While it appears that Sam may be correct that the agency failed to consider the project listed by Sam with an annual value of approximately $900,000, we cannot find, based upon this record, that this omission had any material impact on the agencys evaluation. The fact remains that neither this nor the other projects listed by Sam had annual values anywhere near Sams proposed price of approximately $2.9 million per year. Additionally, and as noted by the agency, two of the projects listed by Sam involved only snow and ice removal, as opposed to the comprehensive grounds maintenance services to be performed under this RFP. Moreover, although Sam clearly disagrees, we cannot find unreasonable the agencys view that Sams experience in maintaining a golf course does not equate to experience maintaining numerous different athletic fields such as those at the Naval Academy Complex (which include baseball, softball, lacrosse, volley ball, and track fields). Finally, Sams proposal simply failed to include the requested information regarding its financial capability. Accordingly, we find reasonable the agencys evaluation of Sams proposal under the relevant experience subfactor as unacceptable.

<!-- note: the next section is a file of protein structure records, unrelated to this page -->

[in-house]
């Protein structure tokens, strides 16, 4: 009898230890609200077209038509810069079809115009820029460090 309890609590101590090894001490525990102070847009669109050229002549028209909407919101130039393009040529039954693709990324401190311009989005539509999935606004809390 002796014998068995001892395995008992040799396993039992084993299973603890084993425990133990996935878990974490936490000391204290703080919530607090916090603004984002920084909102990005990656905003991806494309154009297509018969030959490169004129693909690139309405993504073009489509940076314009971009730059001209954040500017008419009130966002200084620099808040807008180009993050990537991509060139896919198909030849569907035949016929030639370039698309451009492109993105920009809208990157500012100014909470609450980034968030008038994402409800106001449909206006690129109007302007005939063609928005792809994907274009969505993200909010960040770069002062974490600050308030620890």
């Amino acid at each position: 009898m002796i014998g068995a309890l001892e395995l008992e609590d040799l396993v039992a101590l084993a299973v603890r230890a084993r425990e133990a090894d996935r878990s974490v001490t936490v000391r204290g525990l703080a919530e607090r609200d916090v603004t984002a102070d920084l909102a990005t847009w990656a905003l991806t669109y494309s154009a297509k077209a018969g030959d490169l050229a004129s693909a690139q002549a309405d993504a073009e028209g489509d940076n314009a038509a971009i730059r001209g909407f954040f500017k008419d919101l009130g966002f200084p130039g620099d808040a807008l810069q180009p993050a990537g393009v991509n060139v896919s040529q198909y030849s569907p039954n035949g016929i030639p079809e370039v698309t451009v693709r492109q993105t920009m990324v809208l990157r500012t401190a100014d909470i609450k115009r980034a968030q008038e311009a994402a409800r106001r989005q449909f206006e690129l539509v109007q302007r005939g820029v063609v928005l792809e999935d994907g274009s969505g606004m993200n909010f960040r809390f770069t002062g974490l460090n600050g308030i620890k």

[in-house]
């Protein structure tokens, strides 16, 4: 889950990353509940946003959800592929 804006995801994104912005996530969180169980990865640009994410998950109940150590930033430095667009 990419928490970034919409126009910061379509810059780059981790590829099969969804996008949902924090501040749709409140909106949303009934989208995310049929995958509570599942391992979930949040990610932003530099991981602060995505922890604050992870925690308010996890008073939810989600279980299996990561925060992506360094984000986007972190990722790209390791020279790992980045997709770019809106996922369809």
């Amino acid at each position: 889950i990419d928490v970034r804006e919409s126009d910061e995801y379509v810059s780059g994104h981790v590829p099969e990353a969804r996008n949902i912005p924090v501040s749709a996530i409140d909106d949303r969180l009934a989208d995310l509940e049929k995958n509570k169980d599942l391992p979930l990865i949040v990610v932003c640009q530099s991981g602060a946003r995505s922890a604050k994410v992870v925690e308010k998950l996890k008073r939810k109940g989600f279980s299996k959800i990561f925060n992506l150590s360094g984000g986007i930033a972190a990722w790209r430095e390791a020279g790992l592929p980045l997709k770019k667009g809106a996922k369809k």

The protester also challenges the agencys evaluation of Excells proposal under the relevant experience subfactor. Specifically, Sam points out that three of the contracts detailed by Excell in its proposal were awarded in October 2001, and had a base period of 1 year with three or four 1-year option periods, depending on the contract. Protesters Comments at 6; AR, Tab 4, Excells Proposal, Relevant Experience. The protester argues that the agency improperly considered these three contracts in evaluating Excells proposal because, in the protesters view, the contracts are not either fully completed or 50 percent complete as required by the RFP. We disagree with the protesters interpretation of the terms of the solicitation. In our view, because each of these contracts had a base period of 1 year and the base contract period had been completed by the time of Excells submission of its proposal, the contracts were appropriate for consideration by the agency.